How’s this for something different? I have always liked Peugeots, partly due to the maroon 505 sedan by Corgi I got as a preschooler, and partly due to their elusiveness. Today, however, I give you a couple of ads for the 504, which was the 404’s replacement and the 505’s predecessor.
The top ad is my favorite, showing both the sedan and wagon. Peugeot really went the extra mile in designing their wagons, going beyond adding a quick and cheap roof extension and new quarter windows to the sedan, as can clearly be seen in the top picture. That was nothing new with the 405 iteration, as Peugeot wagons’ special engineering dated all the way back to the postwar 203. Paul’s full write-up on the classic Peugeot wagons can be read here. Do check it out if you missed it the first time!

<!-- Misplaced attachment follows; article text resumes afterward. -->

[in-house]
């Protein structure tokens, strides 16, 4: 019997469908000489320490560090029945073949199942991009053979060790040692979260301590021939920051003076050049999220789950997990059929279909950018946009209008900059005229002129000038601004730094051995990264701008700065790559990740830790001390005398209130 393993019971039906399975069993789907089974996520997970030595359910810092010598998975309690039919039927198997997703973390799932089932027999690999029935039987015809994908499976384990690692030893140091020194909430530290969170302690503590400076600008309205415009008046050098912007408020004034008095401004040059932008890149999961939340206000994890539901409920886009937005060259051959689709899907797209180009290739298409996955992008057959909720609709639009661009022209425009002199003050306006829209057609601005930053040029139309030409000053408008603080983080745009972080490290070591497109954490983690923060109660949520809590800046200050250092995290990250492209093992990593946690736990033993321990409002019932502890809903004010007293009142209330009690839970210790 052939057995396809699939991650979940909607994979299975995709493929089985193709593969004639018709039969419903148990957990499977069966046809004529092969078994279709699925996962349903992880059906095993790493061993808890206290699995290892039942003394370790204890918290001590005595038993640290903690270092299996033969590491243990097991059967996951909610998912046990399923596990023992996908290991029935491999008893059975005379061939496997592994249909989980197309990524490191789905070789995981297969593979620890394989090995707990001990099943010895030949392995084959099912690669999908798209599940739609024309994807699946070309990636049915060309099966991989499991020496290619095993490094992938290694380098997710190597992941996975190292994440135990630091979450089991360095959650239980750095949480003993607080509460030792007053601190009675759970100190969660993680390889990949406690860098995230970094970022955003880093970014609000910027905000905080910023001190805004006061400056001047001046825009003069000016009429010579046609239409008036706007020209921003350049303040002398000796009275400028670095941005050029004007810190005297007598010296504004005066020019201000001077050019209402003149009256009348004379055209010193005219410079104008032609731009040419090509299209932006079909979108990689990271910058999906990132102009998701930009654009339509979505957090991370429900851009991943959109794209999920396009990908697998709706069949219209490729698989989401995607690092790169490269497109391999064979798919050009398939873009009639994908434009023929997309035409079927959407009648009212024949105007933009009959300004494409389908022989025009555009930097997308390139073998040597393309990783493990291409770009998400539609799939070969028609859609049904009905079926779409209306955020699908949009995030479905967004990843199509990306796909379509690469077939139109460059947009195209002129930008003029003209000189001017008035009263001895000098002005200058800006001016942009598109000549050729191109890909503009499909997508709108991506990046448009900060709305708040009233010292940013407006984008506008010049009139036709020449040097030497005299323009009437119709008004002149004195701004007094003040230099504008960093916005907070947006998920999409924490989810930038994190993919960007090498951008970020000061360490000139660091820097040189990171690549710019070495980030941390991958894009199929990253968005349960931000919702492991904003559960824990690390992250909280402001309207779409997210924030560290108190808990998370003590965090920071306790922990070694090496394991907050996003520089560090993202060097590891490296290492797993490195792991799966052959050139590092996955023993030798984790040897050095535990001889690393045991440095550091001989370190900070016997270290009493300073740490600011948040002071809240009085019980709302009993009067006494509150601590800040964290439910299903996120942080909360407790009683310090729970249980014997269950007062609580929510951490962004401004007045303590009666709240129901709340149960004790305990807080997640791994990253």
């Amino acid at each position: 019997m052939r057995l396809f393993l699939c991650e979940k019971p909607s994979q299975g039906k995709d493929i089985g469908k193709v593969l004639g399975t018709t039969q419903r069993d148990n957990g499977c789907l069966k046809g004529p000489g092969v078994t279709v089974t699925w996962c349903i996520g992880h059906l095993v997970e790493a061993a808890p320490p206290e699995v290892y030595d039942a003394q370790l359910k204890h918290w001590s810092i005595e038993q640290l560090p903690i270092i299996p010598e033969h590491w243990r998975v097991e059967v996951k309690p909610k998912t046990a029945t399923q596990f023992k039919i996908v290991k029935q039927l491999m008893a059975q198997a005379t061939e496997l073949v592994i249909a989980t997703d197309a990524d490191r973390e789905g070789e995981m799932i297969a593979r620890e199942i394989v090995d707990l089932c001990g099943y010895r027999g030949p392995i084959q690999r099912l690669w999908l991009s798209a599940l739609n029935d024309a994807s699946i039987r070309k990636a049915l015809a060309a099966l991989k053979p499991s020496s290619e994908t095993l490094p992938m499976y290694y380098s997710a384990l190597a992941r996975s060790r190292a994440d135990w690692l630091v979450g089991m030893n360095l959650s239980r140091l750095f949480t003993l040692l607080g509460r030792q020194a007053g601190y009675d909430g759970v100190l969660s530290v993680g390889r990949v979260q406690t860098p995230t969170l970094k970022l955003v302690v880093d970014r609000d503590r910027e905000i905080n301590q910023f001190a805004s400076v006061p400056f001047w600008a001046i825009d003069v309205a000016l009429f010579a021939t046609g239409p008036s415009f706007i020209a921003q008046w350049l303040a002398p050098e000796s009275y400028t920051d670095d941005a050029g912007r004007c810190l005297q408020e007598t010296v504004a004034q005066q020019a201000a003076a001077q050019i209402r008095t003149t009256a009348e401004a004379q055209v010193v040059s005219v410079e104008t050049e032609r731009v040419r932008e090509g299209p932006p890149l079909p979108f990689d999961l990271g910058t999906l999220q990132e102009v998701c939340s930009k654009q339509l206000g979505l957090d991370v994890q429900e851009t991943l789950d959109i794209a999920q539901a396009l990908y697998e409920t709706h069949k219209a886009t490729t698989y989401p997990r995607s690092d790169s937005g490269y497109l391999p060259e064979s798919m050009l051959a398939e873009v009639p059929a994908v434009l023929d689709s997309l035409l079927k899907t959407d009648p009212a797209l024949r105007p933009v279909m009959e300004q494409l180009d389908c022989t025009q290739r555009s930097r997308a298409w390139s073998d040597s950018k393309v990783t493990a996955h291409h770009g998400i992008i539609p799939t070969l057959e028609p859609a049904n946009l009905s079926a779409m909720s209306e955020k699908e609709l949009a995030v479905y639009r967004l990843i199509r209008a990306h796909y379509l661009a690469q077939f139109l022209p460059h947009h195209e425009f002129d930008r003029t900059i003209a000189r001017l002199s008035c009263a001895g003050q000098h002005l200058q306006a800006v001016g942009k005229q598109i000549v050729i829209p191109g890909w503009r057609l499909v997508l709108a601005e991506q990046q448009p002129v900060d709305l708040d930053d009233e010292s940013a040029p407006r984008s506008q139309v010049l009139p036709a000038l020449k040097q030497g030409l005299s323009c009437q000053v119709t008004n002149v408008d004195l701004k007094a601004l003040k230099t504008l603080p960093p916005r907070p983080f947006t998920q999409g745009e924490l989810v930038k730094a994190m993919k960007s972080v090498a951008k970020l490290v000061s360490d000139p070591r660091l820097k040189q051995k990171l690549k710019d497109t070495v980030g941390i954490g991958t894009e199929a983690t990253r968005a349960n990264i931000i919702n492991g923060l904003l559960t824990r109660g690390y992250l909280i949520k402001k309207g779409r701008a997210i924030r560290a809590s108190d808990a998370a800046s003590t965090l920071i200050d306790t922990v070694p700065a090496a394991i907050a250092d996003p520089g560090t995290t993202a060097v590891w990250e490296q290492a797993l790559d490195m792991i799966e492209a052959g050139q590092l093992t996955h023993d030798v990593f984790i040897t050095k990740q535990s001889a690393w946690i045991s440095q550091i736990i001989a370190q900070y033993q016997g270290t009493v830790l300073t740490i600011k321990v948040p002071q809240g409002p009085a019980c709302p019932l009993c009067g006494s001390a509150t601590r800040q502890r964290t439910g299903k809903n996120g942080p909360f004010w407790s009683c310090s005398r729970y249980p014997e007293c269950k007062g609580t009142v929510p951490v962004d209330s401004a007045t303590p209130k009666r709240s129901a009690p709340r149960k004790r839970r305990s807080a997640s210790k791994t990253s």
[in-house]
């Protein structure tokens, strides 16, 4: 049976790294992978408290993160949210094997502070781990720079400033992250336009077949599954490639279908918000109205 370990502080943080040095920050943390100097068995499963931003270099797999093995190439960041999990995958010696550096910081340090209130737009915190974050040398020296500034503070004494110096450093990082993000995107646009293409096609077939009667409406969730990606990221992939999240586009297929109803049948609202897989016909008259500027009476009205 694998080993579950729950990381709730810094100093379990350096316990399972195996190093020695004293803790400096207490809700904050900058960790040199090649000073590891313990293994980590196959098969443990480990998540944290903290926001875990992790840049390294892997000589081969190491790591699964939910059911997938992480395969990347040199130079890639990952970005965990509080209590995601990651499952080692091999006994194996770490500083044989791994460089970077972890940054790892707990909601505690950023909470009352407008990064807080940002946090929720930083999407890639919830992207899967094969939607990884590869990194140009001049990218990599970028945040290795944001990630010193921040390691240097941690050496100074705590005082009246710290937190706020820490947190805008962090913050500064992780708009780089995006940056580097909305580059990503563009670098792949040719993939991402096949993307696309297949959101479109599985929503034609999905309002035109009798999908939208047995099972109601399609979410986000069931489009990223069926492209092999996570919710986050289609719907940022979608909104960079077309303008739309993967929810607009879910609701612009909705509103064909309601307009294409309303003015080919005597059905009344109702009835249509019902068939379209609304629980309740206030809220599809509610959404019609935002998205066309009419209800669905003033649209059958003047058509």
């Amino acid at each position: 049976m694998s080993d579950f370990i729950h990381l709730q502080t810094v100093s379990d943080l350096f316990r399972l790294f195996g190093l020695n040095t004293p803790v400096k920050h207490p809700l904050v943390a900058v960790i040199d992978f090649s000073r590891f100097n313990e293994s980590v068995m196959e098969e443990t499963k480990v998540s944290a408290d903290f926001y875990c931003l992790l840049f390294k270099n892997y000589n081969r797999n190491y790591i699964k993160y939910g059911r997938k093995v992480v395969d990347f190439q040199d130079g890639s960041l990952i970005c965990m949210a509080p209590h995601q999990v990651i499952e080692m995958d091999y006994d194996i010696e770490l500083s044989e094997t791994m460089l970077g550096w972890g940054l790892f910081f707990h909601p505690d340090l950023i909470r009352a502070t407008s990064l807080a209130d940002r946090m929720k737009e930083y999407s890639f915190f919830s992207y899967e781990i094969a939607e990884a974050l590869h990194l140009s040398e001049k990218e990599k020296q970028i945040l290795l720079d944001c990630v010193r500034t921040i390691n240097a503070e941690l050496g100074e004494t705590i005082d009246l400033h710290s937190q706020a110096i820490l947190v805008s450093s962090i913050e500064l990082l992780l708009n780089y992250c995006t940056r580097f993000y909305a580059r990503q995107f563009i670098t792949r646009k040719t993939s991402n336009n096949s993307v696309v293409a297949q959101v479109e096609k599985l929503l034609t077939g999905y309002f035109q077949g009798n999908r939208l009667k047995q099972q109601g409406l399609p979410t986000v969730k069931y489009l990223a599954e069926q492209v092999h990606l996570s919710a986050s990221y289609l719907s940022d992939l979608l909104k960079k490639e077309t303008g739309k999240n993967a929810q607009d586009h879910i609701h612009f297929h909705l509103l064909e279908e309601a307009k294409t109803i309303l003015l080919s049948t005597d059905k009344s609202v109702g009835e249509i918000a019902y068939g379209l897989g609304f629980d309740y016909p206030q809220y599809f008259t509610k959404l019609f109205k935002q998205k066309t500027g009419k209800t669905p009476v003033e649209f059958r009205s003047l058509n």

Some wags may say the top photo in the ad above is what a 504 looked like after a couple of years; in fact, these were very robust cars, and very well engineered. It seems as though the Federalization process, especially the emissions equipment, took a lot of the goodness out of these cars. That’s a shame, as they were very reliable and well-loved in their home country. The 504 CC can be found here.
So where did these ads come from? Back in 6th grade, I found a bunch of old Time magazines on a shelf in the coat closet of our classroom, and Mr. Spilker, our science teacher, gave a friend and me permission to harvest some car ads from them. I still have them all, including probably a couple hundred from the 1971-1976 time period–Volvo, VW, Cadillac, Audi–you name it–so I just might have to unearth some more in the future. But just for today, let’s remember when we had a lot more variety among imports here in the States!